Facebook isn’t any more guilty than your favorite messenger application (SMS included), or the smartphone that you keep near you 24/7. Technology, even when neutral, has unintended consequences. Internet-connected smartphone applications are behaving like slot machines, triggering dopamine releases, pushing us to check for notifications and refresh the page. Stories of profit-driven automatic algorithms may be good for your self-esteem, or for your motivation to quit, but such stories don’t tell the whole picture. And the full picture is that many apps are slot machines, especially those designed for portable devices, fueling our addiction for shallow social interaction. Which would be OK, except that by stealing so much time away from our lives, it detracts us from having meaningful social and learning experiences.

Slot machines in a Las Vegas casino.

And so, I’ve decided to delete Facebook. Not because I believe Facebook is evil, or special. But because it provides no value, it’s a source of stress (due to all the politics), and the time I lose on social media is time that I’d rather spend elsewhere. Time isn’t unlimited and it needs budgeting. For me the question is less about what I’m doing on Facebook, and more about what I’m not doing in general. I’m not calling my friends, for example. Or, I’m not learning as much as I’d like, or engaging in meaningful projects. Or, I’m reading less and less fiction books, because my time and patience is in short supply. Admit it, it takes great effort to just sit down with a book without checking any status updates on your smartphone 😉

Deleting Facebook is easier said than done. These platforms make it hard to delete your account by merely “deactivating” your account for 30 days, giving you plenty of time to reconsider. You initiate the deletion process, and then a couple of days later guilt starts setting in, or fear that you’re going to miss out. You invested in your online identity, and there’s that lingering thought that you still have time to recover it, and maybe you can impose usage limits, etc. This dark pattern (the 30 days deactivation) is, of course, not accidental.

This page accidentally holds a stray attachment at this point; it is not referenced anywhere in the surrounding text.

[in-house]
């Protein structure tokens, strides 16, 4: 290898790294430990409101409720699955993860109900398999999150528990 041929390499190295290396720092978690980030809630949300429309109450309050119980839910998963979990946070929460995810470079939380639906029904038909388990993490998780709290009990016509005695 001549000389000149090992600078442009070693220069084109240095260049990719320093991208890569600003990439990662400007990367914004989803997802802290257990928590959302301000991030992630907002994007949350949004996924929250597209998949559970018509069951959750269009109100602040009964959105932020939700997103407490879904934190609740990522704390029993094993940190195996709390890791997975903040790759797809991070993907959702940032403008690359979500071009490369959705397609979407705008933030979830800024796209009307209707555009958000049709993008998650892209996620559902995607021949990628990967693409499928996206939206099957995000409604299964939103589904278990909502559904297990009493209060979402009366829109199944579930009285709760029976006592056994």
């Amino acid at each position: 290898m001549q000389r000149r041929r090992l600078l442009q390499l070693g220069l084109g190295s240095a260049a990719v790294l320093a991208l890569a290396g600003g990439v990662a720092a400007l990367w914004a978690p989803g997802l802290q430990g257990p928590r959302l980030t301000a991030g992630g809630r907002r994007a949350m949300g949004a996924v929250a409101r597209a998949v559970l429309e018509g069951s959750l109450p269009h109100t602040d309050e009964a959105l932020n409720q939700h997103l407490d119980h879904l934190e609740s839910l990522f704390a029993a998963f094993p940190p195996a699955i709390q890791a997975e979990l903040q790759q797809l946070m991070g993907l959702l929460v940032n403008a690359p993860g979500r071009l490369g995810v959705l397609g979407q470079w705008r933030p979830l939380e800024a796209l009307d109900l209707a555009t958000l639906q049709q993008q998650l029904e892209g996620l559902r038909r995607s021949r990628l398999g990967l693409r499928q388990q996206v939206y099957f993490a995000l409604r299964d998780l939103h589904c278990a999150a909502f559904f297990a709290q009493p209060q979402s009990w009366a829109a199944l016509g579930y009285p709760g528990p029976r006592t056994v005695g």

To finally delete it, after a couple of failed attempts, I had to make recovery impossible:

  1. I changed the email address to a “temporary” one (e.g., Fastmail’s masked emails);
  2. I removed the phone number from my account;
  3. I changed the username to something random;
  4. I changed the password to something random;
  5. I deleted the account (starting the 30 days process);
  6. I deleted all traces of the temporary email address, and of the new username, or the new password;

(Take that, Facebook puppeteers)

I managed to do it, as I realized that I’m not missing anything. If I want pictures from my family, I’ll ask for them. If I want to keep in touch with people, I’ll simply call them on the phone, and then maybe go out for coffee or beer, if possible; although just having phone conversations is nice, too. For telling my distant family how my life is going, if phone calls or visits aren’t practical, a plain-old newsletter might be better. I don’t need the events, or the politics, or the support groups. Everything I got from Facebook was either not productive, or had better options elsewhere.

And not just Facebook. I deleted multiple social media accounts, actually. For example Instagram, and TikTok. And almost 2 years ago I gave up on my Hacker News account. Giving up on HN, with my hard-earned karma, was actually more painful than Facebook. I’m still on Twitter, as it can be useful for learning, or for notifying others of my blog posts. But only if kept in check, the rules being: no social interactions on it whatsoever, absolutely all notifications off, and time limited. I’m pretty sure that, given my current mentality, I’m no longer the ideal Twitter user, having turned it into a glorified RSS feed. Ditto Reddit.

So here I am, a 40-year-old with no Facebook. Now, you kids get off my lawn!